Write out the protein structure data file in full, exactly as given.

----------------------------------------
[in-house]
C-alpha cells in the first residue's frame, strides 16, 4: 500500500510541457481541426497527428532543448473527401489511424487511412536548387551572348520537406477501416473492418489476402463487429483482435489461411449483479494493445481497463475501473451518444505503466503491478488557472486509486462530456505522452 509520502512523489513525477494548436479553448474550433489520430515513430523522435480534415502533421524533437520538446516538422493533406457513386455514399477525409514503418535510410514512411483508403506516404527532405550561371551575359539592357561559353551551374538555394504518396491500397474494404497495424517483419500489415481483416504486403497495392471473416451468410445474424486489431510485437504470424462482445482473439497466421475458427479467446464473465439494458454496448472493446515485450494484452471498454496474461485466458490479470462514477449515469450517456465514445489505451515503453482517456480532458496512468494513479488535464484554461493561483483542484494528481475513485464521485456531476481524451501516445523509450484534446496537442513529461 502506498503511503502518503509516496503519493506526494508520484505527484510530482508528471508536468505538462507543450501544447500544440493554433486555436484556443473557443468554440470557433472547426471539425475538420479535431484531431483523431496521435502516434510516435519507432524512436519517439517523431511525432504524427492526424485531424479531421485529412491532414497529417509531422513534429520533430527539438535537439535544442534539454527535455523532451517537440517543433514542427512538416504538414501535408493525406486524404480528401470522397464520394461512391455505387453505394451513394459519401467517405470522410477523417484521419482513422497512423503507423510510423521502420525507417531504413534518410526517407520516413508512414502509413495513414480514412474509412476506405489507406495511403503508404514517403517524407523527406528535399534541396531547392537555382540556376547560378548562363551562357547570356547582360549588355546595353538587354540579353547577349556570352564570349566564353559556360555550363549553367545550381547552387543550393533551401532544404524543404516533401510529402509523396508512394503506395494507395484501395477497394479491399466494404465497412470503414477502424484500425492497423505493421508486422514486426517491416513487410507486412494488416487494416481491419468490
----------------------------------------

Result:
[in-house]
C-alpha cells in the first residue's frame, strides 16, 4: 500500500510541457481541426497527428532543448473527401489511424487511412536548387551572348520537406477501416473492418489476402463487429483482435489461411449483479494493445481497463475501473451518444505503466503491478488557472486509486462530456505522452 509520502512523489513525477494548436479553448474550433489520430515513430523522435480534415502533421524533437520538446516538422493533406457513386455514399477525409514503418535510410514512411483508403506516404527532405550561371551575359539592357561559353551551374538555394504518396491500397474494404497495424517483419500489415481483416504486403497495392471473416451468410445474424486489431510485437504470424462482445482473439497466421475458427479467446464473465439494458454496448472493446515485450494484452471498454496474461485466458490479470462514477449515469450517456465514445489505451515503453482517456480532458496512468494513479488535464484554461493561483483542484494528481475513485464521485456531476481524451501516445523509450484534446496537442513529461 502506498503511503502518503509516496503519493506526494508520484505527484510530482508528471508536468505538462507543450501544447500544440493554433486555436484556443473557443468554440470557433472547426471539425475538420479535431484531431483523431496521435502516434510516435519507432524512436519517439517523431511525432504524427492526424485531424479531421485529412491532414497529417509531422513534429520533430527539438535537439535544442534539454527535455523532451517537440517543433514542427512538416504538414501535408493525406486524404480528401470522397464520394461512391455505387453505394451513394459519401467517405470522410477523417484521419482513422497512423503507423510510423521502420525507417531504413534518410526517407520516413508512414502509413495513414480514412474509412476506405489507406495511403503508404514517403517524407523527406528535399534541396531547392537555382540556376547560378548562363551562357547570356547582360549588355546595353538587354540579353547577349556570352564570349566564353559556360555550363549553367545550381547552387543550393533551401532544404524543404516533401510529402509523396508512394503506395494507395484501395477497394479491399466494404465497412470503414477502424484500425492497423505493421508486422514486426517491416513487410507486412494488416487494416481491419468490